I am very grateful to all of you who wished me a happy birthday last week. It warms my heart to be recognized and honoured by so many. I want you to know I’m enjoying sex, love, intimacy and service at the age of 71.
A birthday is a good time to look back and look ahead. It’s the ahead part I’d like to talk about. I know I look younger than my years. My dad was pretty young looking as he aged. Longevity runs in my family so I can look forward to several more years of life.
Still, I am much closer to the end of life than the beginning. I am not 71 years young, as some folks suggested, and I choose not to spend each birthday repeating the tired Jack Benny joke. In the scheme of things 71 is old. I appreciate the person who said on Facebook, “I’m glad you’re still walking on this planet.” It seemed a sincere sentiment that embraced my age instead of denying it. And yes, I’m glad too.
My choice is to prepare for death rather than deny it, so I can embrace it when it comes.
I fear death, (not nearly as much when I was young), but denial is not the tool with which I choose to engage it. I’d rather say hello to fear and give it whatever space it needs.
So as I look to the future, permit me to use this birthday message to share my beliefs about my death. Beliefs about death are largely religious so I think it only polite to ask permission, and to share them as personal beliefs, not necessarily yours.
I will die, not to live again. I have not lived before and I’m not coming back. I’m not going to heaven or to some limbo holding pattern like a Dreamliner in a crowded sky looking for a slot to land.
I have a soul, but what I call “soul” is quite different from other definitions. At the very core of every one of my cells dwells the DNA that brought me here, the blueprint that is on the one hand practically identical to yours, and on the other identifies me as unique on this crowded planet of nine billion. There is nothing ethereal or supernatural about this seeming contradiction and yet to me it is a far more mysterious miracle than any our collective imagination has ever produced. It seems to me the more we learn about ourselves and the natural universe, the more amazing it all becomes. Old beliefs are continually left in the dust by more miraculous discoveries that open our eyes daily to the beauty of the universe.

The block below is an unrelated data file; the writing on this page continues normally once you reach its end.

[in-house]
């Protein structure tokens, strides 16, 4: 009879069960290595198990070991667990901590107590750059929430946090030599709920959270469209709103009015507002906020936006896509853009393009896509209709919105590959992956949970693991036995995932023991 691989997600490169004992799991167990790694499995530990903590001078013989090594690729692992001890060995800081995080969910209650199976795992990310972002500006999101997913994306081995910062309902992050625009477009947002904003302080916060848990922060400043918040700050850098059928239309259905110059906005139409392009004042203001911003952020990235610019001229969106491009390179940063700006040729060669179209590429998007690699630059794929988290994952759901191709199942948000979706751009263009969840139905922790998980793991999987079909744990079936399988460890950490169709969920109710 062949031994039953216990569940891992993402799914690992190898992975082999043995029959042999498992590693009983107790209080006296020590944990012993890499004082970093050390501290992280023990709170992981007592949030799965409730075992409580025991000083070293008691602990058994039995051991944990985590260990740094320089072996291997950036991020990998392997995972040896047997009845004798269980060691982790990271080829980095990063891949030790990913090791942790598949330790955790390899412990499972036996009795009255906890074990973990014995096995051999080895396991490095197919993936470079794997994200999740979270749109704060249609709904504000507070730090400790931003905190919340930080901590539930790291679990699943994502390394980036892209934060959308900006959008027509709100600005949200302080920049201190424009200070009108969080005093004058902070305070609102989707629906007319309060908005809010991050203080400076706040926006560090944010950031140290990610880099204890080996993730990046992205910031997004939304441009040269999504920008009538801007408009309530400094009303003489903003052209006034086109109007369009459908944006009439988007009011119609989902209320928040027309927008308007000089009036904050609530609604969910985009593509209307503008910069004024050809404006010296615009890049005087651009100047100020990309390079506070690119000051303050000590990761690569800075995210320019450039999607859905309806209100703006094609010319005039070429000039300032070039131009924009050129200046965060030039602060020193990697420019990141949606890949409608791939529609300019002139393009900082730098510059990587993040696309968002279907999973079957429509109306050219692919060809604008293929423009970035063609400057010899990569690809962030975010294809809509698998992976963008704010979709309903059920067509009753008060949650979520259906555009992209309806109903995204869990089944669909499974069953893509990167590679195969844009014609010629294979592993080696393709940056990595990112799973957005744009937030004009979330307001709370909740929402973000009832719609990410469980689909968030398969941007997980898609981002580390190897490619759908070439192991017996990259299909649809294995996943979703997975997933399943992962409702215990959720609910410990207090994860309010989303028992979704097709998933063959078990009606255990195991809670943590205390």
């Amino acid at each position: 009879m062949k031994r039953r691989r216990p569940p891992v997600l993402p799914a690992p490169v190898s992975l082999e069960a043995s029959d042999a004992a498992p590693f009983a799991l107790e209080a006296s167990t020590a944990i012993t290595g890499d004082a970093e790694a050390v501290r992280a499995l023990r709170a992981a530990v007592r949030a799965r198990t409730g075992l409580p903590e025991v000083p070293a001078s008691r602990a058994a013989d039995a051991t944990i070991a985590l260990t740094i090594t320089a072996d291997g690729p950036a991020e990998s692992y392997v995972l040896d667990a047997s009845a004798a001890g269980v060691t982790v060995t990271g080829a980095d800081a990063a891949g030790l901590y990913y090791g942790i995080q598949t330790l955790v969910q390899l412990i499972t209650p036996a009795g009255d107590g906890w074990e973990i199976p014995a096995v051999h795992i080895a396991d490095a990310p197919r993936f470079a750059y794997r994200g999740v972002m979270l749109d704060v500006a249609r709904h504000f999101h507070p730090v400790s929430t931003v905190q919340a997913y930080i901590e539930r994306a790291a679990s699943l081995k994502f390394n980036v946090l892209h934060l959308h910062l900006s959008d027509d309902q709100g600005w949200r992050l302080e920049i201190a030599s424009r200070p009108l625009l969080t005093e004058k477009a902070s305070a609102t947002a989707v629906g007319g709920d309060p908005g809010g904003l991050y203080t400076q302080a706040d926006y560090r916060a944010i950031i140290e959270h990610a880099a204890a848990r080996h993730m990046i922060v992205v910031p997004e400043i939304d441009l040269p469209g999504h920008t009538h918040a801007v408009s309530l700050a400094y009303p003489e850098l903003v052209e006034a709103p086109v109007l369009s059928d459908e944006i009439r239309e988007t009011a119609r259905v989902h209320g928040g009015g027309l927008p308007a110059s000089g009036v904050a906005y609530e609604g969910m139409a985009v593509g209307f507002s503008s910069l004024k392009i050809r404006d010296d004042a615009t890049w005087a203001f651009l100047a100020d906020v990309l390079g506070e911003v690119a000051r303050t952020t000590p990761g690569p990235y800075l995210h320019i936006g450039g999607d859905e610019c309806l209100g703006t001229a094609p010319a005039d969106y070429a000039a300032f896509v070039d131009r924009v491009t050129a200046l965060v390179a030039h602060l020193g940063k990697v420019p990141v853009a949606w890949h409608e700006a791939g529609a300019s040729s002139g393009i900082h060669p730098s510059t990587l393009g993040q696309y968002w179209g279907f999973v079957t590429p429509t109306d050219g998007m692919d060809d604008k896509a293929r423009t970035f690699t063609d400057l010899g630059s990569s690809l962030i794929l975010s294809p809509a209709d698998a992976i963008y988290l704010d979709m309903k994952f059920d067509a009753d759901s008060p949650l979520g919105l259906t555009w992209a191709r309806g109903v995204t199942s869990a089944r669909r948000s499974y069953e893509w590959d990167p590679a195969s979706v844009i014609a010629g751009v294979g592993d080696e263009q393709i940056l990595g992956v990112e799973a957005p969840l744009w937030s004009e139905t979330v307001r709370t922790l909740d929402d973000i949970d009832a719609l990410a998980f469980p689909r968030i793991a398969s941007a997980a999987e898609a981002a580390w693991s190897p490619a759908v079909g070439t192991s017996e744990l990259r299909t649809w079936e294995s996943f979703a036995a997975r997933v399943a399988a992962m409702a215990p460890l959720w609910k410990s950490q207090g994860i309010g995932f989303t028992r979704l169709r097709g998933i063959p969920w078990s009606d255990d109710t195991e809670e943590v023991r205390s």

When a book is burned the story lives on in another. My DNA will disintegrate with me, but yours will remain to multiply. DNA, my soul, is the glue that unites me with all life; on the one hand uniquely me and on the other universal. It feels sometimes that my purpose here is to be a vessel, a harbour, and to serve DNA in the same way that other folks serve their God.
Physically, what I’m made of was born in the stars, and to the stars my atoms will return. Nothing is lost except this fragile ego called ‘Eric’ whose job it is to carry this soul for the short time I’m on this planet.
So to revisit the fear of death, I see it is but an attachment to my ego, to the conscious me. I am not a student of Buddhism but I think my foundation in scientific skepticism has brought me to the same conclusion. I’m ever surprised when I hear people speak of releasing themselves from attachment and still hold on to reincarnation which seem like nothing more than ways to hold on to the personal ‘me’.
So I have a birthday request. When I’m ready to die please speak of my death, not transition, not passing, not…
When I’m ready to kick the bucket,
Cash in my chips, breathe my last,
When I’m ready to take the long sleep,
Go upstairs, when I’m fading fast,
When I’m ready to meet my maker,
Give up the ghost, take the final ride,
Go the way of all flesh,
swelling tide, Jordan
When it’s Davey Jones’ Locker,
Bite the big one, passing on,
When I’m ready to transition,
Rest eternal, sing my swan song,
In other words to die,
When I’m ready to be dead
Don’t pamper me or euphemise
Or confuse my aching head.
Let me have this last experience
Unsullied by a lie.
I can live life to the fullest
When I know I’m going to die.